Suzie Q, a twenty-five year old woman, is dying of AIDS. When she learned this, she heard about something called cryonic suspension. A cryonist at the hospital where she gets treatment told her how cryonics freezes people when they are pronounced dead. When the cure for AIDS is developed, she would then be revived and able to start a new life. Suzie Q decided to participate in cryonic suspension and spent her life savings to pay for the freezing process. Five years later, Suzie Q died. The cryonics team flew her to an Alcor Life Extension Foundation where she was frozen. Suzie Q’s family did not know about her plans and were extremely upset because they felt it was impossible to conduct a proper funeral without a body to bury.
Cryonics what a funny word yet the meaning of this funny word is extremely serious. In Newsday Sidney C. Schaer a news writer wrote this, “THE WORD ‘cryonics’- the practice of freezing a dead body in hopes of someday reviving it- didn’t enter the dictionary until 1967. But 200 years earlier, Ben Franklin was dreaming of a frozen ride to immortality” (Schaer). Cryonic suspension requires that the body's temperature be lowered to -196 degrees Celsius or the same as liquid nitrogen. Then the body or head is stored in a dewar, which is like a thermos, and put into cold storage. “This flask is continuously being filled with liquid nitrogen because the nitrogen is evaporating continuously to keep the temperature low” (Cryonic). The cryonic medical team will only reanimate the patients when the cure for what killed the patient is found. Although cryonics is a medical science break-though, it should be outlawed in the United States for several reasons. Cryonic suspension could cause over population and wasted money, cell damage and the patients could possibly be used as guinea pigs, and how will they adapt to the future?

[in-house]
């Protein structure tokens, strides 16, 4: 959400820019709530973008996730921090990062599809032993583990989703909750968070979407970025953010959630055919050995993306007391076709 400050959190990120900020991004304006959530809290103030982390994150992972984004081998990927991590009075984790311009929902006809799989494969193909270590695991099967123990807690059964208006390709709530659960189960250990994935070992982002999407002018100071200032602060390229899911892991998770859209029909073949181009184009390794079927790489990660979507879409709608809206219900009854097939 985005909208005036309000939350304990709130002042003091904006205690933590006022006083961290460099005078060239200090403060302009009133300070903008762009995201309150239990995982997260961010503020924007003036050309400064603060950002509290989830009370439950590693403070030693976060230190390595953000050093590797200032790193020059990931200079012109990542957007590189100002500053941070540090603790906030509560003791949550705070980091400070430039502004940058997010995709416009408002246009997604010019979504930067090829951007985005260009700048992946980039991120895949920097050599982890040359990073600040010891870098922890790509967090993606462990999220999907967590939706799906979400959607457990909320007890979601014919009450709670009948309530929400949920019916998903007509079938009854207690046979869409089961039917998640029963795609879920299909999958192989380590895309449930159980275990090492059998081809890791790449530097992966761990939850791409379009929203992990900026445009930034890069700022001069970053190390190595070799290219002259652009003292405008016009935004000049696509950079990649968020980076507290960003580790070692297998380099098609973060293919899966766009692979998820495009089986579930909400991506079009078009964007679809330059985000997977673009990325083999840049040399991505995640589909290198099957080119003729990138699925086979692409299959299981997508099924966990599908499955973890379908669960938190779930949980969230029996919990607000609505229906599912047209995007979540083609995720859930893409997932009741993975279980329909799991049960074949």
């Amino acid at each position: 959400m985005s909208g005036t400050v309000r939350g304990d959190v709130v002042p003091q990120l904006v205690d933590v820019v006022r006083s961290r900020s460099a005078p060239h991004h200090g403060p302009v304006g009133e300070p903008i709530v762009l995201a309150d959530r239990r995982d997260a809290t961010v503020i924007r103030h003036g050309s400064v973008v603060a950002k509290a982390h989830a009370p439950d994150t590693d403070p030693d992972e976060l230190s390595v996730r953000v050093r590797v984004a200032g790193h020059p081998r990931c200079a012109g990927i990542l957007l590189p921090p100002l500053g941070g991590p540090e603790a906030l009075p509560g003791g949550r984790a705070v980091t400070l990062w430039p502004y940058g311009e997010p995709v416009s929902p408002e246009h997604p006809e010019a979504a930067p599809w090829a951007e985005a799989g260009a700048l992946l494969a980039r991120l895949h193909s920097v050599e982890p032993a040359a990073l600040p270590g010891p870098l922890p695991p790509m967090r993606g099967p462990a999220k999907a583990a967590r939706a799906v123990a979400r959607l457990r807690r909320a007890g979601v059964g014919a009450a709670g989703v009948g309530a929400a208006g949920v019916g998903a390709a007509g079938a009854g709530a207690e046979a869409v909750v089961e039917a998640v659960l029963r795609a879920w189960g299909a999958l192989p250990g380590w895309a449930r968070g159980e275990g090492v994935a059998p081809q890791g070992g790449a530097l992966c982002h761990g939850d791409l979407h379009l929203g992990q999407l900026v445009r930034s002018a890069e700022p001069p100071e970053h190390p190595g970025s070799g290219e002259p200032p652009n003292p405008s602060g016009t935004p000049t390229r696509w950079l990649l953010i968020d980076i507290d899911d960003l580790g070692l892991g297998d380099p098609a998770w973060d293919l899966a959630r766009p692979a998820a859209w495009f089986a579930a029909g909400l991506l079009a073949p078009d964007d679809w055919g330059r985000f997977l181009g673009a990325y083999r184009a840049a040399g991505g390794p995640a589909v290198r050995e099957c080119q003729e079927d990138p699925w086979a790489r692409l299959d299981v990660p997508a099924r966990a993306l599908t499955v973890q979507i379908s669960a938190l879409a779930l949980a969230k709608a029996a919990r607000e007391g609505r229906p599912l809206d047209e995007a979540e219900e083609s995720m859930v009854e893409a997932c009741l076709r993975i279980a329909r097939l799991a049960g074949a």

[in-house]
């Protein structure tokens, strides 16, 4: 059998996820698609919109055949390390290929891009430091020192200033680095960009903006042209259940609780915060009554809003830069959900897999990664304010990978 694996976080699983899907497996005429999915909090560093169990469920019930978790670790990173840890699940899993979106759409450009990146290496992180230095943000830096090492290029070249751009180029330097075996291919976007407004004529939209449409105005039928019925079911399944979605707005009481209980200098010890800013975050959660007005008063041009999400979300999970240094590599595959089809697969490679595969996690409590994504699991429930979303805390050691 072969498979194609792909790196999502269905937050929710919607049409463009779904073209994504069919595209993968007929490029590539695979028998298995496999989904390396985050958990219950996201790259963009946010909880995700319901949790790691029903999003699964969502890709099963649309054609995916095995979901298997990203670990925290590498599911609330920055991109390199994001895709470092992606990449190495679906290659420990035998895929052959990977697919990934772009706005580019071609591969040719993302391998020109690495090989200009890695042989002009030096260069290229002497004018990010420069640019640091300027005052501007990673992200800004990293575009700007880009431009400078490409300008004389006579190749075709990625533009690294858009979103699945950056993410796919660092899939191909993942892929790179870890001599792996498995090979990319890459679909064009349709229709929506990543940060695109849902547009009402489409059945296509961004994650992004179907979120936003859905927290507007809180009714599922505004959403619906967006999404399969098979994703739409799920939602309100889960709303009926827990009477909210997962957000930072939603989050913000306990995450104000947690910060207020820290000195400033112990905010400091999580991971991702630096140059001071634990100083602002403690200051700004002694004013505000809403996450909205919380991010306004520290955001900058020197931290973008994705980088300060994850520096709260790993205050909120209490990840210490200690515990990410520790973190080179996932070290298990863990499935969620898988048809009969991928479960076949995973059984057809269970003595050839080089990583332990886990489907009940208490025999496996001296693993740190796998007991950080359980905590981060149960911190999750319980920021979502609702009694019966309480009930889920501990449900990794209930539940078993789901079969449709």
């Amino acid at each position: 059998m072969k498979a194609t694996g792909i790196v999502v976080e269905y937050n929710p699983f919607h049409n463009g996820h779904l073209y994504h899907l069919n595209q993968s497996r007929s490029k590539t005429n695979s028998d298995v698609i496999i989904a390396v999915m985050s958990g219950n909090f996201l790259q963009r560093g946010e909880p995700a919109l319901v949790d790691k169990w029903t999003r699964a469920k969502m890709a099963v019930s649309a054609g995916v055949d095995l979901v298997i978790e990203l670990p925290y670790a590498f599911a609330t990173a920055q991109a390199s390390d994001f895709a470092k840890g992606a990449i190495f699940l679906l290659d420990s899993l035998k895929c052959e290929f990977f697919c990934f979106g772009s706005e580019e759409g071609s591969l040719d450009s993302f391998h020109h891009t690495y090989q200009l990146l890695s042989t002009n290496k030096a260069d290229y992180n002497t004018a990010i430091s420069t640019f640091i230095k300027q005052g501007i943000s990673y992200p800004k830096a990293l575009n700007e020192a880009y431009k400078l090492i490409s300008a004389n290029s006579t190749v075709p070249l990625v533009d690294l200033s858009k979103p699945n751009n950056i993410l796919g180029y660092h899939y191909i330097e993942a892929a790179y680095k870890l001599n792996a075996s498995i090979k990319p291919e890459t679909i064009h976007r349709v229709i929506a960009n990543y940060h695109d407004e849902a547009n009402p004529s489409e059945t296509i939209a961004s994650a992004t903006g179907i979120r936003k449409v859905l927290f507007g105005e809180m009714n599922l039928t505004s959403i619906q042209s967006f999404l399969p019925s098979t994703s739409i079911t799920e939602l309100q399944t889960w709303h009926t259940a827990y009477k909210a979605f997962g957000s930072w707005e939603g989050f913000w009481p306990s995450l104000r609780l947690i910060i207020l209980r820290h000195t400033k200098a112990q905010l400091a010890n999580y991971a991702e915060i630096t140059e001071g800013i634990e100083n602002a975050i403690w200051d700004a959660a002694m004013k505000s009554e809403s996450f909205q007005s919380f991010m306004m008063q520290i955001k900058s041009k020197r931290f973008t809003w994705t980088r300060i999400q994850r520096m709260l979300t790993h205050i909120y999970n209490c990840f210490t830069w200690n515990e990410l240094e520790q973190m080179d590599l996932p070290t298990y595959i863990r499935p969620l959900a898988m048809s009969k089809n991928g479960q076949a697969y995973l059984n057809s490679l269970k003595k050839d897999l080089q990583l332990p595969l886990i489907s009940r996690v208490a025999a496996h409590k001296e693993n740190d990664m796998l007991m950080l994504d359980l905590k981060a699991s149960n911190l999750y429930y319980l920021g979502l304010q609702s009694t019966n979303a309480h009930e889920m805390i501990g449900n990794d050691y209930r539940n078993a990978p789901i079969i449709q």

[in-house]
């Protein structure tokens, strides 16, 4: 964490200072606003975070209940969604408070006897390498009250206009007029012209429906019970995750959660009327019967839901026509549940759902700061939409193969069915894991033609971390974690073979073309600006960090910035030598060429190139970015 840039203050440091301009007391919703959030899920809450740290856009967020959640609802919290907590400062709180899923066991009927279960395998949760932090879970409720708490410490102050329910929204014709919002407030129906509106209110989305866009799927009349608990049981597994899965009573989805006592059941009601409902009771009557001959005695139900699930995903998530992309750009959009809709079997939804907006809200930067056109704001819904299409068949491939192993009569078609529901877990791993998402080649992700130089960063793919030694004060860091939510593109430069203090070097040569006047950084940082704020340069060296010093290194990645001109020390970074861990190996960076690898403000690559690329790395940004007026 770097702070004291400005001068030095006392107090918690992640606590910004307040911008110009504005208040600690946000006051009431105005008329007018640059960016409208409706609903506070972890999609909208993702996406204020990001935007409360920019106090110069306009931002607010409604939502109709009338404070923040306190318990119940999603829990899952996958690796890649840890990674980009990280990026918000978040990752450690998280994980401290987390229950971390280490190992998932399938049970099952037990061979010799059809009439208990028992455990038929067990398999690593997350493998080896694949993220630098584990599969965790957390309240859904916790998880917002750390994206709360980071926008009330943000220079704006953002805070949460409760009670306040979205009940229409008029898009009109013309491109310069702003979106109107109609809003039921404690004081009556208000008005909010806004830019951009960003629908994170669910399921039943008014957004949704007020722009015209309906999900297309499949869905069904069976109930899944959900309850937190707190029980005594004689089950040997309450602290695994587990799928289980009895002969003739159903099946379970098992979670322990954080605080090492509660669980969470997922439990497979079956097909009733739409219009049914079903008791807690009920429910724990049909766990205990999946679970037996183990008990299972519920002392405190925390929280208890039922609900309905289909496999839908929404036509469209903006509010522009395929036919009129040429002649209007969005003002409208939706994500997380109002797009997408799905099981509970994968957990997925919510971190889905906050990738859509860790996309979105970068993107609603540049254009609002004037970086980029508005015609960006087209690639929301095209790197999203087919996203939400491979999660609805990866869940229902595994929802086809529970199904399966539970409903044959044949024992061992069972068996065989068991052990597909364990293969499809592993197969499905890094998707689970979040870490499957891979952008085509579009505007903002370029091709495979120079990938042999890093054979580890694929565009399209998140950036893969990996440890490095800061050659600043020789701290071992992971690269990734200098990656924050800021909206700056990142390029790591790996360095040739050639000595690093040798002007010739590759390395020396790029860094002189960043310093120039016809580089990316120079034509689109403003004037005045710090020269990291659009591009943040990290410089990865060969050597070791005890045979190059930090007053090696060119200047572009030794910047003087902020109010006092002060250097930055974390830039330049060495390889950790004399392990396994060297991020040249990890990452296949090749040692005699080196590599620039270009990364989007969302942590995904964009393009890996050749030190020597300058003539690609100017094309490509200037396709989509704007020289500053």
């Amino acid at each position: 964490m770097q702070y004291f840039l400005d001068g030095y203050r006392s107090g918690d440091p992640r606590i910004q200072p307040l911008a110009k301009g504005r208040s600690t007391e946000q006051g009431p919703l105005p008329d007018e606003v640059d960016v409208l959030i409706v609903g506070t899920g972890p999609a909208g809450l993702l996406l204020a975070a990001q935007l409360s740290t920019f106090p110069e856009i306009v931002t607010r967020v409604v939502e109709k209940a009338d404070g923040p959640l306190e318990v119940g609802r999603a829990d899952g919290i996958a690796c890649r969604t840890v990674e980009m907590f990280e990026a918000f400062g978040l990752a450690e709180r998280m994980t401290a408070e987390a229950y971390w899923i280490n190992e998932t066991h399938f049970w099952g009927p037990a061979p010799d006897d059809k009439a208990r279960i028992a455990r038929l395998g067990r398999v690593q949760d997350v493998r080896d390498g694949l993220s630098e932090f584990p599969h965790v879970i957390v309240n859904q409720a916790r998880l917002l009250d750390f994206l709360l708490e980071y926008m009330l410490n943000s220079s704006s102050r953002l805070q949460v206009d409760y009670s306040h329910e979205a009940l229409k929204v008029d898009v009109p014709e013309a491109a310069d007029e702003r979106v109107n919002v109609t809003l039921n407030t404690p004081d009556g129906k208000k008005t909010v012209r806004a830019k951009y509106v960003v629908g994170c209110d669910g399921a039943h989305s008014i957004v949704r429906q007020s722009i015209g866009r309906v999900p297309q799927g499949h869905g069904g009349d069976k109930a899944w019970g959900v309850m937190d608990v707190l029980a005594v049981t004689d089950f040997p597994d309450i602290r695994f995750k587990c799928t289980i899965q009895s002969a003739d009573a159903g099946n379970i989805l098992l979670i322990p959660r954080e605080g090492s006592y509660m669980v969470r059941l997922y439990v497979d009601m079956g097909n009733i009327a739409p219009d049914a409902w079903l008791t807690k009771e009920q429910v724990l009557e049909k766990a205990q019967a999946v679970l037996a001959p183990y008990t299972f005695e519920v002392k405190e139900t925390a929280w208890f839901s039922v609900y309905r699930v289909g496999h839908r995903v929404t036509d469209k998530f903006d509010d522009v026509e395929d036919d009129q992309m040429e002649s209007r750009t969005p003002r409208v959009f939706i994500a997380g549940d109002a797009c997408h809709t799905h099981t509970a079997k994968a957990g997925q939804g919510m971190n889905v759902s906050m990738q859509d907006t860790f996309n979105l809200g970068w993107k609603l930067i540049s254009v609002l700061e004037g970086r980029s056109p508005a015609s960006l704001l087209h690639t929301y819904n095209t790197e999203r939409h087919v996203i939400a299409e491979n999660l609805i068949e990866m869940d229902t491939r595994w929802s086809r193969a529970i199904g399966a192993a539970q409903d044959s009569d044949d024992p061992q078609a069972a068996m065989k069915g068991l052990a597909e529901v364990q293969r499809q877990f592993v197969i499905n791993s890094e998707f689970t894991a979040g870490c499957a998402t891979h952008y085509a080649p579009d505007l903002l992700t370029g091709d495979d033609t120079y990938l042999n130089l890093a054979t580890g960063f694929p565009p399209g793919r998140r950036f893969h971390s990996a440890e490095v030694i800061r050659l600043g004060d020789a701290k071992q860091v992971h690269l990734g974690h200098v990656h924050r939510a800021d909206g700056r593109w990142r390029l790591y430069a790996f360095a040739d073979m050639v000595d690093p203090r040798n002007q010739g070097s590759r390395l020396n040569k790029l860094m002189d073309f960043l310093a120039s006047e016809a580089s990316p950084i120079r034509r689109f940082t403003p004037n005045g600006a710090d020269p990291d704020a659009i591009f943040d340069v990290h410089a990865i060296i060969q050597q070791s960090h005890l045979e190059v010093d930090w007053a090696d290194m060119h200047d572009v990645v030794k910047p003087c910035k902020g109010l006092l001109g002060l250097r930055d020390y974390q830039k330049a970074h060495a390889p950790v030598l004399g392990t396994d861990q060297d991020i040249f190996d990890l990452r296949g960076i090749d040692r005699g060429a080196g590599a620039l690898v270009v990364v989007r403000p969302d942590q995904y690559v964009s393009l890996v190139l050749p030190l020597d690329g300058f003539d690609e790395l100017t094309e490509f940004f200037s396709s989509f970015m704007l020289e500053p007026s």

Obviously, people are interested in cryonics because it will prolong their life. In the near future, there will be cures for diseases such as AIDS and cancer. Cryonics would be able to give a frozen person with such diseases a chance to be eventually cured. Cryonics would prolong life not only to the age of eighty, but possibly to about one hundred and twenty. “Imagine the chance of being reunited with the people you care about, in the future of exciting possibilities” (What). A life in the future may hold exciting new developments; however, the science of cryonics has not been successfully proven to be effective. “Today, a tiny group of biologists is still trying to bring cryonics ‘to its perfection.’ A far larger group of debunkers; however, says cryonics is little more than bogus science, its promise, they say, will never be fulfilled.” (Schaer). Therefore, today's society should not be able to invest in and/or participate in cryonic suspension until it has been proven to be successful and without side effects.
The first reason cryonic suspension should not be used is...